Nicole Jones’ short film “FOUR DAY WEEKEND” was the overwhelming winner of “BEST FILM” at the February 2017 Romance Film Festival. She not only directed the film, but also starred in it as well. A definite true talent.

Matthew Toffolo: What motivated you to make this film?

I was motivated by a desire to see complex characters on screen about mature people over 35. I was tired of seeing middle aged people, (often times middle aged women,) portrayed as very stereotypical and one dimensional.

From the idea to the finished product, how long did it take for you to make this film?

Nine months. I just counted right this second, it took exactly as long as it takes to make a baby!

3. How would you describe your short film in two words!?

Complex. Love Story. (Can Love Story count as one word?)

What was the biggest obstacle you faced in completing this film?

Creating a 23 year-relationship, with no rehearsal, between two actors who just met. Our lead actor, whom I was extremely lucky to get, (Ben Koldyke,) is a well respected, working actor who kindly lent his talent to our film. But because of his extremely busy schedule, he and I were not able to meet until the day we started shooting. Since this was a character driven film about a couple married for 23 years, the challenge was making that seen authentic with a man that I had literally just met. (I decided to act in the film with Ben so that I could improv and rewrite as needed in the moment.) The most important scene, which was the last one in the film, was particularly challenging because so much was riding on it. So once everyone was ready to go, I cleared the set, had Ben come in, we rehearsed for exactly 30 minutes, then I called the crew in, and we shot. Fortunately Ben is so talented, I was able to just work off of him, and we nailed it quickly.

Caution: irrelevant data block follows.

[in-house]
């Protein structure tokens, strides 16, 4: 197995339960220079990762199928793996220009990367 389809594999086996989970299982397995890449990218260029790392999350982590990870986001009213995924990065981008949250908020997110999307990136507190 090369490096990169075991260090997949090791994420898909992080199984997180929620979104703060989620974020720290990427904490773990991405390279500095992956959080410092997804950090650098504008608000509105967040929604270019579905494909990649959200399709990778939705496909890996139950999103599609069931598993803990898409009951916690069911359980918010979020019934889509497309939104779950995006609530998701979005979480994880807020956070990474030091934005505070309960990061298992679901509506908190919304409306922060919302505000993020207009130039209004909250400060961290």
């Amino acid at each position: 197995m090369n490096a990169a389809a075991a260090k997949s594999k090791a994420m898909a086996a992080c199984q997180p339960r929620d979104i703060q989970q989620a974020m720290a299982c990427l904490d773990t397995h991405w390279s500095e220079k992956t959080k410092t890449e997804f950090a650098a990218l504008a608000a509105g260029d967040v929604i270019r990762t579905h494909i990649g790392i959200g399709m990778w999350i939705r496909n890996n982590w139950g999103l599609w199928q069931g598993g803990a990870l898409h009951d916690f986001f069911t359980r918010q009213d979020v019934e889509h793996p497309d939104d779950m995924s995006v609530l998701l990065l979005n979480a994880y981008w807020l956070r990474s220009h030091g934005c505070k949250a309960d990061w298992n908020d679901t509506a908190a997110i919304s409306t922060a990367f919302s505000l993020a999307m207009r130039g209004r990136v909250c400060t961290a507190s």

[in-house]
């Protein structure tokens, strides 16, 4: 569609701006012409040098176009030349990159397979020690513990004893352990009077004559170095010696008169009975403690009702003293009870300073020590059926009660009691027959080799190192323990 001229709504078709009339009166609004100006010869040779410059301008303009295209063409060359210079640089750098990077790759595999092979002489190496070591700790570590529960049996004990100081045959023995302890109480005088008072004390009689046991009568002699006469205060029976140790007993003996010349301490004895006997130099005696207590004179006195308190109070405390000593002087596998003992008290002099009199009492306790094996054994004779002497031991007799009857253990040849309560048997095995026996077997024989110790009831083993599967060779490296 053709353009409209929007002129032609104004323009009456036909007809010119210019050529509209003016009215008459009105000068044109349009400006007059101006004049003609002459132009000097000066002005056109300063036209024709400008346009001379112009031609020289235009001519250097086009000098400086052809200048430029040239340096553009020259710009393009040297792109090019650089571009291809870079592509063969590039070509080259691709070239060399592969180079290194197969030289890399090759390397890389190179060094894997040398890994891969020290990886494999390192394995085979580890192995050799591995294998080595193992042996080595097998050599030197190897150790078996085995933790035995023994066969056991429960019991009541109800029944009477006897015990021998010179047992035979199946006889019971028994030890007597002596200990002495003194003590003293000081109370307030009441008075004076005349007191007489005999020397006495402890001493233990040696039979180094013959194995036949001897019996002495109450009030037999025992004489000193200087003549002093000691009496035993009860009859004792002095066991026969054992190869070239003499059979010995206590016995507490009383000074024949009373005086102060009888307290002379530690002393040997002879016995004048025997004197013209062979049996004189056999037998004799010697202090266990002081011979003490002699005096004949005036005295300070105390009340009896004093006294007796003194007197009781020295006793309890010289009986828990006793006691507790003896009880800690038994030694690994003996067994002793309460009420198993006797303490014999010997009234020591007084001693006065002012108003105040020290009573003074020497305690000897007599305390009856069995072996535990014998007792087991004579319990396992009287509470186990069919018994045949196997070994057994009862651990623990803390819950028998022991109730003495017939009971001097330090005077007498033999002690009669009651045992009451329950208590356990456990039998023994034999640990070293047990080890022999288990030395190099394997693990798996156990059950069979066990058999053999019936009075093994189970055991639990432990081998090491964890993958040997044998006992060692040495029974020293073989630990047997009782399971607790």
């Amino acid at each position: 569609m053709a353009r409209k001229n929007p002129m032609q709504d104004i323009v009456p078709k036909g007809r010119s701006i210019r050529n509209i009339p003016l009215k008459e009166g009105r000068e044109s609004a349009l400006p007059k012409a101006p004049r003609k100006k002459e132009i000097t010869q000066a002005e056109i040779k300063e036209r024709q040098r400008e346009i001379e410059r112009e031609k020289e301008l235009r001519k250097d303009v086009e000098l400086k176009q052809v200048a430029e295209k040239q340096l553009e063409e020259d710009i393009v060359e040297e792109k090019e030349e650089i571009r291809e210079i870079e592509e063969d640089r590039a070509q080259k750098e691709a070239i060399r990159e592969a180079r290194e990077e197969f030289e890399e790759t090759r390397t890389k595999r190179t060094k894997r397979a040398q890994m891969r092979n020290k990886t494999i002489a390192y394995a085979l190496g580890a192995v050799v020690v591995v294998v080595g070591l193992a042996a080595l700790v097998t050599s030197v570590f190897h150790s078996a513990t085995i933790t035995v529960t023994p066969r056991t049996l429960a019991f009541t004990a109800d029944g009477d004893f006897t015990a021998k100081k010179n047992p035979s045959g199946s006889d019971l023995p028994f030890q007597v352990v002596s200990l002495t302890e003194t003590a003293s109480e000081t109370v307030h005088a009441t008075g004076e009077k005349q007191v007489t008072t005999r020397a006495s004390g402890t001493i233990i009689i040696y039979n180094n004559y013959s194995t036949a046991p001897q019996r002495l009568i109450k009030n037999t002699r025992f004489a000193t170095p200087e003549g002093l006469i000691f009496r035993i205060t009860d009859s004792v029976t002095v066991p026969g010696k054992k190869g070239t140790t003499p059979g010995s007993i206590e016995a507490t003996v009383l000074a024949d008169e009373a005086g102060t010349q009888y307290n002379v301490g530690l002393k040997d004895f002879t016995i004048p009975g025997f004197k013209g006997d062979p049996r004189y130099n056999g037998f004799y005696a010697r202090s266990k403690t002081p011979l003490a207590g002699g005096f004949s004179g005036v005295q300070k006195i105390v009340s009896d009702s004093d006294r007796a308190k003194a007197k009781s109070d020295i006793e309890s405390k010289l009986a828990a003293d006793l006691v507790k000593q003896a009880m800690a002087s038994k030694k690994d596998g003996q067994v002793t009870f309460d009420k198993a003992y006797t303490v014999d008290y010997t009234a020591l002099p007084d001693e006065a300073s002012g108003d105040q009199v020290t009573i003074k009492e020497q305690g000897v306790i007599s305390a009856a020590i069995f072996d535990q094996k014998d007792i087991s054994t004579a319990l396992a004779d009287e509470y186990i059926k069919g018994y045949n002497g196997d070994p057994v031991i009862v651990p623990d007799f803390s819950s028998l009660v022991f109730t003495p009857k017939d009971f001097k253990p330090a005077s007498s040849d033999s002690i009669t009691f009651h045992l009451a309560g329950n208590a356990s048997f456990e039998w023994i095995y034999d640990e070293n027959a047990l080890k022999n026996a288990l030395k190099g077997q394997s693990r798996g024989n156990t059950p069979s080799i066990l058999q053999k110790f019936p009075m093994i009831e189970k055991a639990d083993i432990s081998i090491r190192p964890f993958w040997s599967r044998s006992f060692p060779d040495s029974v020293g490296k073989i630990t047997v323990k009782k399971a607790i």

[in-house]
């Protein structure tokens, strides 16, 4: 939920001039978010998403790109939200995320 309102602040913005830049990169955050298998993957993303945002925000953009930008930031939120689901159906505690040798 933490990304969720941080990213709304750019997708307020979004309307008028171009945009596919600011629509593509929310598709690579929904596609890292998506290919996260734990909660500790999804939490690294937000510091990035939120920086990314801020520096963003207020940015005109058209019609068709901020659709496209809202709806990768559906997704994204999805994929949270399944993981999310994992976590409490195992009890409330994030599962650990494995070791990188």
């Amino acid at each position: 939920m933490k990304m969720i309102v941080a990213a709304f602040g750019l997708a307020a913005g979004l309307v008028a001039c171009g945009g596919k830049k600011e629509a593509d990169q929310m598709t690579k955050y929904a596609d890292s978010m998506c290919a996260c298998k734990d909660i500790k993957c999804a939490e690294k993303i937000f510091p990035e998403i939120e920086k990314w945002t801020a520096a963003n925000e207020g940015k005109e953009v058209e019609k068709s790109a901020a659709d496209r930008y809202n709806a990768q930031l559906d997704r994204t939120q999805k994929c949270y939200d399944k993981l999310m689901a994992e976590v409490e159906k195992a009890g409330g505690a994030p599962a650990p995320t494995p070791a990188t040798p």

What were your initial reactions when watching the Toronto audience talking about your film in the feedback video?

Tremendous gratitude. I wanted to make a thought provoking film, that is morally ambiguous, therefore watching the audience debate it made me feel like I had really accomplished my goal. Is it a love story, or is it the opposite? That is up to you to decide. There was a young man who did not think it was a love story, in fact it made him uncomfortable and sad. I felt his point was very valid. But then there was an older woman around my age, (I’m 46 now,) who saw it as a love story, which I personally agree with her. Yet both opinions are correct for the person who said it. It all depends on who you are and what stage of life you are in.